A fundamental change is happening in the lives of these eight thousand drivers, claims Garg. “A driver now looks healthy, shaves every morning and steps out in uniform. He is more responsible towards his family and the family does not want him to leave this company”. He facilitated drivers secure a health policy that provides coverage of Rs 500,000 for the driver’s family at a monthly expense of Rs 250. “Medical expenses, deliveries in the family used to cripple a driver’s finances”, he added. 

Rivigo used technology to roster duty at pitstops, schedule pick-ups and deliveries and bring unscheduled stops and fuel theft to an end. “There are multiple things...If all of these come together the network can work successfully. We did not have a parallel anywhere else that we could replicate. The situation here is unique”, said Garg. The firm follows a system of incentive and penalty to encourage drivers to follow the processes. “We are also in a learning phase, we keep improving the processes. There is a need to make sure that pilots understand the philosophy. It has to be a combination of company’s system and driver’s intention”.

Country’s largest car maker Maruti Suzuki, which used Rivigo’s services, has a positive feedback. “Rivigo ferry our after sales spare parts and in-house production parts. Its approach to bringing down driver fatigue and overall driver safety is quite satisfying. With the relay driver system in place the trucks can operate up to 22 hours a day and their turnaround time is better,” said a company spokesperson. 

Business is expanding and Rivigo plans to add about two thousand trucks every year to the fleet. Sector experts like Rivigo's business model but think that scalability could be an issue as procuring trucks is very capital intensive. The company clocked Rs 4 billion in revenue during FY17 (up 170 per cent Y-o-Y) but losses multiplied from Rs 55 million to Rs 1.37 billion. Garg maintains that some parts of the business are profitable and the rising loss is on account of investment in expanding the network. He claims that by June 2018 the monthly revenue will be at Rs 2.5 billion and double to Rs 5 billion by December.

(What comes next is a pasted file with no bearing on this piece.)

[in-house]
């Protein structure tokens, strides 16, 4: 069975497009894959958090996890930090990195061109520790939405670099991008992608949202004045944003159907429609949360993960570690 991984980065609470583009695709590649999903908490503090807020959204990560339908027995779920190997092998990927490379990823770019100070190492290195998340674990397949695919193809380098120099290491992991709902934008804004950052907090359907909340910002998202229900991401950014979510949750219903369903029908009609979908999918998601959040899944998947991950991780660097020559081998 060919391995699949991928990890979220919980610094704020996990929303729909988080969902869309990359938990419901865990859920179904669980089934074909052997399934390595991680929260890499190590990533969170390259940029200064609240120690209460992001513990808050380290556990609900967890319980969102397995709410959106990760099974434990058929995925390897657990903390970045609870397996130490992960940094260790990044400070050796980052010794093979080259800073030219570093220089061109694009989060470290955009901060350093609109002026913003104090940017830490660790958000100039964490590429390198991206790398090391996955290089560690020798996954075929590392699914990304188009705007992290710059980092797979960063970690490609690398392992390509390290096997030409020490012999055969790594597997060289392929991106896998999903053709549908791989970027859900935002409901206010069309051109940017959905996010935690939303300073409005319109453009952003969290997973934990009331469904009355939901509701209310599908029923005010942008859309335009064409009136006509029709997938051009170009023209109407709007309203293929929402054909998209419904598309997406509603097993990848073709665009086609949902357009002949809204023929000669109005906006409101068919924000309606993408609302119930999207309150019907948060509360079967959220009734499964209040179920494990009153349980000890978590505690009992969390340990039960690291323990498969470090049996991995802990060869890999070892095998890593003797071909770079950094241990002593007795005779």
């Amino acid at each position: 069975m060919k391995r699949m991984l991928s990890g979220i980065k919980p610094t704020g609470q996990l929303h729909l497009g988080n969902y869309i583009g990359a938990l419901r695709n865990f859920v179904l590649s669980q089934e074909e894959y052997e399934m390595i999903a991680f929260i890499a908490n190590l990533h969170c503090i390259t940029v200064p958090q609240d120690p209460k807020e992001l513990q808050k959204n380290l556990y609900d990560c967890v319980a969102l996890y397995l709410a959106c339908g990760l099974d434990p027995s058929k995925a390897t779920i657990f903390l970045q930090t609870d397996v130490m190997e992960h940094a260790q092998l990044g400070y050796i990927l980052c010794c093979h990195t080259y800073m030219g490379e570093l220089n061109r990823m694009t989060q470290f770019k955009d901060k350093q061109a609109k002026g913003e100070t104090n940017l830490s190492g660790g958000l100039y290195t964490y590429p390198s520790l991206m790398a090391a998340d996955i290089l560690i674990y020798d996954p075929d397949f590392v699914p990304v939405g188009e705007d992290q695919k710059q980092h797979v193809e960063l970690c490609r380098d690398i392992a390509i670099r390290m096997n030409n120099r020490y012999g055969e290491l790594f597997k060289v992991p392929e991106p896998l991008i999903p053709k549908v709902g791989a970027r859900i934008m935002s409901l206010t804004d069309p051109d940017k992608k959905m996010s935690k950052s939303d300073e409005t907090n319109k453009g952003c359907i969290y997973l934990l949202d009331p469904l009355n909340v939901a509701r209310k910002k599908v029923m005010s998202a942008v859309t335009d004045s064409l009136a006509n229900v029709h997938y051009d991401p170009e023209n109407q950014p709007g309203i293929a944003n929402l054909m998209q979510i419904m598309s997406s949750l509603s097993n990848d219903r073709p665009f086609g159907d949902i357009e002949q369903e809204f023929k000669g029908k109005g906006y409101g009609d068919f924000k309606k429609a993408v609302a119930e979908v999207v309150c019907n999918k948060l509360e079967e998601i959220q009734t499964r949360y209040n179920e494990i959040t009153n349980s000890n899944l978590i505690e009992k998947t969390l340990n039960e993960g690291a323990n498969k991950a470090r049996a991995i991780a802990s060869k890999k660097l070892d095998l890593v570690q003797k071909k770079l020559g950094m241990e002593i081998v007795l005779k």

The company’s express cargo business is now covering over ten thousand pin codes and is expected to double to twenty thousand by year end. Rivigo also has a marketplace where it used technology to connect small fleet owners with the customers. The marketplace has thirty thousand operators with a total fleet of over hundred thousand trucks. “It saves time for both owners and customers and dealing is transparent”, said Garg. 

Garg claims that the rate of freight is not the determinant for getting customers. “The reliability of transportation is very poor in our country. A vehicle can take three days to reach from Delhi to Mumbai and it can also take ten days. Our system builds reliability at a lower transit time. This helps a client’s market share, brings down inventory and working capital needs and expands efficiencies. Clients are now thinking of new business models as we enable them to cover the entire country in just three days”, said Garg.